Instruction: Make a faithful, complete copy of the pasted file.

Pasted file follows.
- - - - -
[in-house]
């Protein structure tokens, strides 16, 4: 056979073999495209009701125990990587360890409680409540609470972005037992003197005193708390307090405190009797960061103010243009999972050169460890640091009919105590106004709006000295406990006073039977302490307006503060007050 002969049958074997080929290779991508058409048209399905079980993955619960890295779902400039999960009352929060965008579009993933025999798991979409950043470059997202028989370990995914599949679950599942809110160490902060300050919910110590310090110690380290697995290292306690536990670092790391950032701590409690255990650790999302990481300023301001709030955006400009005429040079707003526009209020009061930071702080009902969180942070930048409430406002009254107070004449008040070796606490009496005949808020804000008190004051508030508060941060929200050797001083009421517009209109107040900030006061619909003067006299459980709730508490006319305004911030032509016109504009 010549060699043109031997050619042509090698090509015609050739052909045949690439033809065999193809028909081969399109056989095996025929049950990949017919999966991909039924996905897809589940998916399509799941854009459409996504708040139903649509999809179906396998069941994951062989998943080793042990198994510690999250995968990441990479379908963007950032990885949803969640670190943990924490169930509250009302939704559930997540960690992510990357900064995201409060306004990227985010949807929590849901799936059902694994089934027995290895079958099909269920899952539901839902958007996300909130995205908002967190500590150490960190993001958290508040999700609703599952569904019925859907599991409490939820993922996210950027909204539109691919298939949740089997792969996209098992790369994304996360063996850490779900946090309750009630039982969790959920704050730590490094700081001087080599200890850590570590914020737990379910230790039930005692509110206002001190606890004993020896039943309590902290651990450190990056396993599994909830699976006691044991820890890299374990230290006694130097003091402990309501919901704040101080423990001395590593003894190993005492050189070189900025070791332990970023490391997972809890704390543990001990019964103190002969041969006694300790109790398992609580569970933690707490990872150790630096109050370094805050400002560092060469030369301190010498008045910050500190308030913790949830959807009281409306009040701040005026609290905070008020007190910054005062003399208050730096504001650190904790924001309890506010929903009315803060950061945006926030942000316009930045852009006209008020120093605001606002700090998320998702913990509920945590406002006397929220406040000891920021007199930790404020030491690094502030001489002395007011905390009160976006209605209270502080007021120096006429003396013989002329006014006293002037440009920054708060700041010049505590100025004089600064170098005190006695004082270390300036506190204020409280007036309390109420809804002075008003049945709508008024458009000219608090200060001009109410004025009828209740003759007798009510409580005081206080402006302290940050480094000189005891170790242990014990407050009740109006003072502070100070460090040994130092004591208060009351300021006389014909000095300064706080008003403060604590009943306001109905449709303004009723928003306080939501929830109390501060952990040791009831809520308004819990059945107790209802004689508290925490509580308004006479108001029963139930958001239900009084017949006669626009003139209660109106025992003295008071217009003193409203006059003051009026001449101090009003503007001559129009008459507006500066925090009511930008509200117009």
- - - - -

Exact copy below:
[in-house]
């Protein structure tokens, strides 16, 4: 056979073999495209009701125990990587360890409680409540609470972005037992003197005193708390307090405190009797960061103010243009999972050169460890640091009919105590106004709006000295406990006073039977302490307006503060007050 002969049958074997080929290779991508058409048209399905079980993955619960890295779902400039999960009352929060965008579009993933025999798991979409950043470059997202028989370990995914599949679950599942809110160490902060300050919910110590310090110690380290697995290292306690536990670092790391950032701590409690255990650790999302990481300023301001709030955006400009005429040079707003526009209020009061930071702080009902969180942070930048409430406002009254107070004449008040070796606490009496005949808020804000008190004051508030508060941060929200050797001083009421517009209109107040900030006061619909003067006299459980709730508490006319305004911030032509016109504009 010549060699043109031997050619042509090698090509015609050739052909045949690439033809065999193809028909081969399109056989095996025929049950990949017919999966991909039924996905897809589940998916399509799941854009459409996504708040139903649509999809179906396998069941994951062989998943080793042990198994510690999250995968990441990479379908963007950032990885949803969640670190943990924490169930509250009302939704559930997540960690992510990357900064995201409060306004990227985010949807929590849901799936059902694994089934027995290895079958099909269920899952539901839902958007996300909130995205908002967190500590150490960190993001958290508040999700609703599952569904019925859907599991409490939820993922996210950027909204539109691919298939949740089997792969996209098992790369994304996360063996850490779900946090309750009630039982969790959920704050730590490094700081001087080599200890850590570590914020737990379910230790039930005692509110206002001190606890004993020896039943309590902290651990450190990056396993599994909830699976006691044991820890890299374990230290006694130097003091402990309501919901704040101080423990001395590593003894190993005492050189070189900025070791332990970023490391997972809890704390543990001990019964103190002969041969006694300790109790398992609580569970933690707490990872150790630096109050370094805050400002560092060469030369301190010498008045910050500190308030913790949830959807009281409306009040701040005026609290905070008020007190910054005062003399208050730096504001650190904790924001309890506010929903009315803060950061945006926030942000316009930045852009006209008020120093605001606002700090998320998702913990509920945590406002006397929220406040000891920021007199930790404020030491690094502030001489002395007011905390009160976006209605209270502080007021120096006429003396013989002329006014006293002037440009920054708060700041010049505590100025004089600064170098005190006695004082270390300036506190204020409280007036309390109420809804002075008003049945709508008024458009000219608090200060001009109410004025009828209740003759007798009510409580005081206080402006302290940050480094000189005891170790242990014990407050009740109006003072502070100070460090040994130092004591208060009351300021006389014909000095300064706080008003403060604590009943306001109905449709303004009723928003306080939501929830109390501060952990040791009831809520308004819990059945107790209802004689508290925490509580308004006479108001029963139930958001239900009084017949006669626009003139209660109106025992003295008071217009003193409203006059003051009026001449101090009003503007001559129009008459507006500066925090009511930008509200117009």